07 August 2005

The spiritual tourist, 1

For the spiritual tourist, the obvious choice for adventure is India. The land offers a delight of religions: Hinduism, Buddhism, Jainism, Sikhism, Islam, Christianity, Zorastrianism and even Judaism, not to mention faiths and following in various gurus and godmen. In spite of its chaos, gruelling travel and pungent food, there is no better destination than India when it comes to spirituality.

Everywhere you go, you can be assured of seeing some symbol or act of devotion. The country is scattered with temples, mosques and churches, most of them architectural exhibits of a certain period or place, defining India’s history and culture through the ages.

The people are remarkable too. Hindus seem capable of worshipping just about anything: from clay, stone and metal icons to trees, stones, monuments, sacred spots, and even accomplishments like a birth in the family, girls achieving puberty, a new car, harvests and industrial production. They celebrate religious events like nobody’s business, revelling in loud festivals through the year.

Other religions, on the contrary, keep to themselves, celebrating special events on special dates, strictly by the calendar. But there is spirituality, and knowledge, here too. Whether you are a sociologist, a historian, an architect, a culture buff, a layman, a spiritual tourist or a devout worshipper, India’s mosques and churches, agiaries and synagogues, rituals and practices, sacred traditions and texts, are sure to keep you occupied for a long time.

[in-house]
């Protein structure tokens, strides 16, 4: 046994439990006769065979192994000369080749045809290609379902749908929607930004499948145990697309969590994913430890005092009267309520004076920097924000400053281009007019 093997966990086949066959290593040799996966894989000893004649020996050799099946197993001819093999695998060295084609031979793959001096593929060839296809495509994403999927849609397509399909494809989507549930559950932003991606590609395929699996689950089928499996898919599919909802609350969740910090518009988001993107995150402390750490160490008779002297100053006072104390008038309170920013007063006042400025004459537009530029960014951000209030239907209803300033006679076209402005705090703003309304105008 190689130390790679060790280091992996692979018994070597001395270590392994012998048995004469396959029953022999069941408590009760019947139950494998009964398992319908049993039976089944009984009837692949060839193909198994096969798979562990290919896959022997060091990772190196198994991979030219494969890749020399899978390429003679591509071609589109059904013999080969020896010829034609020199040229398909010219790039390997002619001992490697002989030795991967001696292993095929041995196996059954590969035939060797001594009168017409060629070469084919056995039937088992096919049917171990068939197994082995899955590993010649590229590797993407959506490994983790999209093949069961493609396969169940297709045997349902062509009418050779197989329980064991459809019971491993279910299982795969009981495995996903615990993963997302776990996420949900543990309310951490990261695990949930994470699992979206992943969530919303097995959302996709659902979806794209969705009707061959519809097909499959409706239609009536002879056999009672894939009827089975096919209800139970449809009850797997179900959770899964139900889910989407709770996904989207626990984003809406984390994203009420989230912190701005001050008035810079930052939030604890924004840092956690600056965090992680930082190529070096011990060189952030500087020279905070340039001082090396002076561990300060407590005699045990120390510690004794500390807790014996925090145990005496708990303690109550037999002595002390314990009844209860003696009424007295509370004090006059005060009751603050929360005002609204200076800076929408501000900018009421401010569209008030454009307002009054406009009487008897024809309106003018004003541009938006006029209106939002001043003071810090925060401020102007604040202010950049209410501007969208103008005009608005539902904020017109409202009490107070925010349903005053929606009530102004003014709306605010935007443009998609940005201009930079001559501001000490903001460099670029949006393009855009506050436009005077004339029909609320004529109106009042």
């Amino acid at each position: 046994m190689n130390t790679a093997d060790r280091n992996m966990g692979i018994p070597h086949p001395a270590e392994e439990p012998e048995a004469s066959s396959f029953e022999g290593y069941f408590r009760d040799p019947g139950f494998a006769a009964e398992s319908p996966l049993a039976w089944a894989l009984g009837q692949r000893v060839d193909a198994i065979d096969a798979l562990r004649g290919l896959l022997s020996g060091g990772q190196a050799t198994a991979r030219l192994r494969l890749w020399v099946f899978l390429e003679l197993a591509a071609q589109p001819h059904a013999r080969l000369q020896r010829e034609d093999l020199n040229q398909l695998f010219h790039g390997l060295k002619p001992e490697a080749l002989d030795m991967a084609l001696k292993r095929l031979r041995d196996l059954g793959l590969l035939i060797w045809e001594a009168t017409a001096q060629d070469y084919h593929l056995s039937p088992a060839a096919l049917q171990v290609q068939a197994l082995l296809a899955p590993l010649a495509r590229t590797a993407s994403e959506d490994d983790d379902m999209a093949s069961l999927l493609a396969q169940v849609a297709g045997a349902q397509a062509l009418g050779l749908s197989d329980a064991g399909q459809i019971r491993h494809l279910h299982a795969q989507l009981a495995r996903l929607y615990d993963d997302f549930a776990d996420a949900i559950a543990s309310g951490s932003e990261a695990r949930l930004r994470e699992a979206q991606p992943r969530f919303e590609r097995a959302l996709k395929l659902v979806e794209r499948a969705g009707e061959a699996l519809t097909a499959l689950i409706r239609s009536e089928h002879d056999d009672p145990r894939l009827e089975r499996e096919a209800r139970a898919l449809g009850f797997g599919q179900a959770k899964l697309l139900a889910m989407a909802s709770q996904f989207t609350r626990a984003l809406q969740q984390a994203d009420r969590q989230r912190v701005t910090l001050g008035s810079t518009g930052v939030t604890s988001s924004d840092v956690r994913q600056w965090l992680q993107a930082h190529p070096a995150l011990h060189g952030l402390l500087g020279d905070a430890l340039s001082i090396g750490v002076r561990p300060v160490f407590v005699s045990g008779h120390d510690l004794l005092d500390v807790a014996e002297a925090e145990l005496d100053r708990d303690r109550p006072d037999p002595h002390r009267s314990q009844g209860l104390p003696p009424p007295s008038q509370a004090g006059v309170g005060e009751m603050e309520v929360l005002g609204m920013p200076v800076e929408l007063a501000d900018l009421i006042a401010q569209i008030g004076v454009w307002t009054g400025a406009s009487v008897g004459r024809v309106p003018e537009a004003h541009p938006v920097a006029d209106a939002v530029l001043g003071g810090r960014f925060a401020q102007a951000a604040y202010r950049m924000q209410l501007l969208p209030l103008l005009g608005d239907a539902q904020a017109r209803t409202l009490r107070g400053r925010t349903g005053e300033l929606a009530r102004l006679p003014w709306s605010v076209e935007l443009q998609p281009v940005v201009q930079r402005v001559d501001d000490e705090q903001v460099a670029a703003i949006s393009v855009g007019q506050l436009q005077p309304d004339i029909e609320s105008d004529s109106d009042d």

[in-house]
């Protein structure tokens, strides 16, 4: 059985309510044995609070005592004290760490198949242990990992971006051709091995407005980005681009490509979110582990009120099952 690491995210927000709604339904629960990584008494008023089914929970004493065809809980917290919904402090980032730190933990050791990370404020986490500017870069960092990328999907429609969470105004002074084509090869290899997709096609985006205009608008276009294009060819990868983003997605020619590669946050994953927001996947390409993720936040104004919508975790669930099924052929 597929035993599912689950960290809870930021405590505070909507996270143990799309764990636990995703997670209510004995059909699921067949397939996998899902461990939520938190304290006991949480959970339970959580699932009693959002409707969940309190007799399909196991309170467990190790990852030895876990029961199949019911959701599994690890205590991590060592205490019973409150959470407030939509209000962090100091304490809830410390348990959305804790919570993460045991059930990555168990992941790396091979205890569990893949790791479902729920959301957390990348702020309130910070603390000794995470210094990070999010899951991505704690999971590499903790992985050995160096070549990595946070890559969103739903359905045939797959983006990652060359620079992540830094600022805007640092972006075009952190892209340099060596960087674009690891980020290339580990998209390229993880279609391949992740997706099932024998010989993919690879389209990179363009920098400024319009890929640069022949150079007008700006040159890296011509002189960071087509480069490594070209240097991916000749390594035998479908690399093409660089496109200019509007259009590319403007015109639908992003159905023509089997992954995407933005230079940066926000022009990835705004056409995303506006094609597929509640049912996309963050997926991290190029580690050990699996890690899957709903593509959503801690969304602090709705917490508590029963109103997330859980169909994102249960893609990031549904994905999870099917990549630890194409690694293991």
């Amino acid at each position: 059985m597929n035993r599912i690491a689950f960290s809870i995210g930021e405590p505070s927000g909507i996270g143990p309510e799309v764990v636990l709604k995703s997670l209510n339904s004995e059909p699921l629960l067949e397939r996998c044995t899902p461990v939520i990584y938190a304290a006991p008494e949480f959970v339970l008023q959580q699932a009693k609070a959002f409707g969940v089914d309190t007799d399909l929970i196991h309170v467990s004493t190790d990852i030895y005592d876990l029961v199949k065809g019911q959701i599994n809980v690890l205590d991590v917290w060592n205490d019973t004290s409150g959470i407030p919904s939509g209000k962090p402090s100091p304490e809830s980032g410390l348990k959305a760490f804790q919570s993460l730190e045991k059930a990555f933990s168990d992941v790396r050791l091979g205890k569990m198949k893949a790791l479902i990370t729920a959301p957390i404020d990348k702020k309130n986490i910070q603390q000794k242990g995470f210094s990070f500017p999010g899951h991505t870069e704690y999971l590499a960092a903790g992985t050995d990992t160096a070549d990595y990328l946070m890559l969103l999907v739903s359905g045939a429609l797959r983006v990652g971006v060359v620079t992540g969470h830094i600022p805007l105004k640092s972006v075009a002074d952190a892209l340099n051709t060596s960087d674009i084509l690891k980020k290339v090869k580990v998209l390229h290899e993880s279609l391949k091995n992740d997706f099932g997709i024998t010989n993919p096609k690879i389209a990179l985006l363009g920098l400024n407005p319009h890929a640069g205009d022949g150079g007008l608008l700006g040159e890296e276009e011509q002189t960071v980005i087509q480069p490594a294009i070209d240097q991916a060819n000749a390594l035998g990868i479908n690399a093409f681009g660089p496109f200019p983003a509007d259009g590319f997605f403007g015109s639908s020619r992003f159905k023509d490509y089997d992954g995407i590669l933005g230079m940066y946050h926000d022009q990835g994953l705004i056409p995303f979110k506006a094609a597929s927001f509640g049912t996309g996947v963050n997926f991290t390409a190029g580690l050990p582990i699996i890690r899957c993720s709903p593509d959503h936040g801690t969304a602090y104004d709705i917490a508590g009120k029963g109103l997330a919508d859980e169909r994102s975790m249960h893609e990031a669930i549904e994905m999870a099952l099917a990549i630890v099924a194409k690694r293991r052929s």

But what fascinates me most is Buddhism – for its kind, quiet and compassionate ways. Once, a spiritual bug had bitten me and I had travelled to Bihar – first to Rajgir and then to Bodh Gaya.

In Rajgir, or in the hills just above Rajgir, is the bright and shiny Vishwa Shanti stupa. I was not alone, but one among many spiritual tourists, jostling in the town of Rajgir before boarding a ropeway to reach the hill top. A breathlessness had caught me off-guard and I couldn’t be sure whether it was because of the condition of the ski lift, the view, or in anticipation of Buddha himself.

The Vishwa Shanti stupa was a most amazing sight. I saw Buddha larger than life, bathed in the golden sun of the late winter afternoon, and would have settled in had it not been for the hundred-odd other tourists crowding and talking all at the same time. Sadly, I gathered, peace was not to be found here.

Instead of taking the ropeway back, I chose to walk down the circuitous path from the hill, to absorb what I had seen and felt. It turned out to be a good decision as no one else followed me… and I had the time and the path to myself. What more could anyone want?

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